A sponge bath with tepid water reduces fever by dilating superficial blood vessels, thus releasing heat and lowering body temperature. A tepid-water sponge bath may lower systemic temperature when routine fever treatments fail, particularly for infants and children, whose temperatures tend to rise very high, very quickly.
Basin of tepid water, about 80° to 93°F (26.7° to 33.9°C) ▪ bath (utility) thermometer ▪ bath blanket ▪ linen-saver pad ▪ washcloths ▪ patient thermometer ▪ hot-water bottle and cover ▪ ice bag and cover ▪ towel ▪ clean patient gown ▪ gloves, if the patient has open lesions or has been incontinent ▪ antipyretics as ordered.
Preparation of Equipment
Prepare a hot-water bottle and an ice bag. Then place the bath thermometer in a basin, and run water over it until the temperature reaches the high end of the tepid range (93° F) because the water will cool during the bath. Immerse the washcloths in the tepid solution until saturated.
Confirm the patient’s identity using at least two patient identifiers according to your facility’s policy.1
Check the medication record for recent administration of an antipyretic because this type of drug can affect the patient’s response to the bath.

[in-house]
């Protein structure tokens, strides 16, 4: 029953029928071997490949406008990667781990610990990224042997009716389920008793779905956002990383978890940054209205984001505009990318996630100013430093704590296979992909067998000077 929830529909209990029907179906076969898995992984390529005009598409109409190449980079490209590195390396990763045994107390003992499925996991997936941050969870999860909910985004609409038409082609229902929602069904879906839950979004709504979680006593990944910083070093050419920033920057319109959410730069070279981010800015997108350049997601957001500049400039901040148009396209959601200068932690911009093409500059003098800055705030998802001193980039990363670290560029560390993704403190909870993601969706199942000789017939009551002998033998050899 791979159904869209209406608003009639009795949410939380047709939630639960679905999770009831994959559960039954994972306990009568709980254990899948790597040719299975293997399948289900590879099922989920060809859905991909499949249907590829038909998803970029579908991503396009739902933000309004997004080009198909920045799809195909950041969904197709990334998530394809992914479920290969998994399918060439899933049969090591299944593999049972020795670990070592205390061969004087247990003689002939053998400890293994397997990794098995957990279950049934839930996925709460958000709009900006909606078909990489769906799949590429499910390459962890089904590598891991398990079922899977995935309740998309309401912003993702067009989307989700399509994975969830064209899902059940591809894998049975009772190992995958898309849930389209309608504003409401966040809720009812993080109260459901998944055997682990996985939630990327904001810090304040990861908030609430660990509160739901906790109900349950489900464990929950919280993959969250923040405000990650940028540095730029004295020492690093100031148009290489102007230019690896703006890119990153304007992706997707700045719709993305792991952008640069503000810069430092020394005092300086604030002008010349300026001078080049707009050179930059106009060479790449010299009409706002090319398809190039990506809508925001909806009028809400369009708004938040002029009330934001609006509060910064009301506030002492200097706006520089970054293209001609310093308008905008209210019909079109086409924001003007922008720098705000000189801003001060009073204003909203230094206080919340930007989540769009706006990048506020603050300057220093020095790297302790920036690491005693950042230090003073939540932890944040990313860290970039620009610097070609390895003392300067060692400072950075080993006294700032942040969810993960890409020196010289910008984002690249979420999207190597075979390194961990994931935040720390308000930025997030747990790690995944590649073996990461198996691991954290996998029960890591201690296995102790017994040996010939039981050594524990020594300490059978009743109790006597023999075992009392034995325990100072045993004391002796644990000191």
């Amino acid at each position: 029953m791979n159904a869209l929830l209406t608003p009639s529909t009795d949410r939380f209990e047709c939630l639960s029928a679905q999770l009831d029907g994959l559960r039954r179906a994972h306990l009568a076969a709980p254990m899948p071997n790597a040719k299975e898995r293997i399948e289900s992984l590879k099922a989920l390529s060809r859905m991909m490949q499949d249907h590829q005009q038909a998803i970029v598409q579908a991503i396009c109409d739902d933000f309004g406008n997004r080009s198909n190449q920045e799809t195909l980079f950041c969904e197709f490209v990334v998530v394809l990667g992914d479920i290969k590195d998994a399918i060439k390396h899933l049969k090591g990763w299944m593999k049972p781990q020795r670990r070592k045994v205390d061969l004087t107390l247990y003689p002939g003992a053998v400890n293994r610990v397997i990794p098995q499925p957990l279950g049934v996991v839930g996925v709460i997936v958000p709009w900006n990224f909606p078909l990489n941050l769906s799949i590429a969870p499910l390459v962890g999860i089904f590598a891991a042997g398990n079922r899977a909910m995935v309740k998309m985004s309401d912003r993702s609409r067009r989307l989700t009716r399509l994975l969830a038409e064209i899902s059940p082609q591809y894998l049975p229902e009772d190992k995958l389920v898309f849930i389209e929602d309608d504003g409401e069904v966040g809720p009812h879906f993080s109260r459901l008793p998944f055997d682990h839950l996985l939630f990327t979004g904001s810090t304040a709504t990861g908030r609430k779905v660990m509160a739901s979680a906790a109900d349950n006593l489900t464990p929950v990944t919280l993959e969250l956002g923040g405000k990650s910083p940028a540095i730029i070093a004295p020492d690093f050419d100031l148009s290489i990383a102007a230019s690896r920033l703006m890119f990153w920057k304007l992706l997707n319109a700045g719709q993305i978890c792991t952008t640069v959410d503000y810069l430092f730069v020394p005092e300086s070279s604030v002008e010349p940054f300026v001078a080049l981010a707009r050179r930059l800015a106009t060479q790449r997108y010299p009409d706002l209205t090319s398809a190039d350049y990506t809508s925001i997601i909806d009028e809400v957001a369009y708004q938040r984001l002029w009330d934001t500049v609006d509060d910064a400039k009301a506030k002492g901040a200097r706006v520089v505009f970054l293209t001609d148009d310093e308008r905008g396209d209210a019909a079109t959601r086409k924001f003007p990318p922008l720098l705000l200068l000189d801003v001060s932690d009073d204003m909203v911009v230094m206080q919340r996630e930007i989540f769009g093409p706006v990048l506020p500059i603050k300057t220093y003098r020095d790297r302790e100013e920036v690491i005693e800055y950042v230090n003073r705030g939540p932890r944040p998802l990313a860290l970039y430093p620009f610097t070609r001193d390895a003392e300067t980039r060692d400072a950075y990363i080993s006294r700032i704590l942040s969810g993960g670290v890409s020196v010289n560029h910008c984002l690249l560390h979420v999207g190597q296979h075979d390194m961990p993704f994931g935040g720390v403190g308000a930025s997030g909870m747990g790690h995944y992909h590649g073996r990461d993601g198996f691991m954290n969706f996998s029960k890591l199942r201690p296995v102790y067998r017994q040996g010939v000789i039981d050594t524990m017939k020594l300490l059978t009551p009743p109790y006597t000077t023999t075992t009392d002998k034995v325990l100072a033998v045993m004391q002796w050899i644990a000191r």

Assessing Neurovascular Status
When assessing an injured extremity, include these steps and compare your findings bilaterally.
Inspect the color of fingers or toes.
To detect edema, note the size of the digits.
Simultaneously touch the digits of the affected and unaffected extremities and compare temperature.
Check capillary refill by pressing on the distal tip of one digit until it’s white. Then release the pressure and note how soon the normal color returns. It should return quickly in both the affected and unaffected extremities.
Check sensation by touching the fingers or toes and asking the patient how they feel. Note reports of any numbness or tingling.
To check proprioception, tell the patient to close his eyes; then move one digit and ask him which position it’s in.
To test movement, tell the patient to wiggle his toes or move his fingers.
Palpate the distal pulses to assess vascular patency.
Record your findings for the affected and the unaffected extremities, using standard terminology to avoid ambiguity. Warmth, free movement, rapid capillary refill, and normal color, sensation, and proprioception indicate sound neurovascular status.
Explain the procedure to the patient, provide privacy, and make sure the room is warm and free from drafts.
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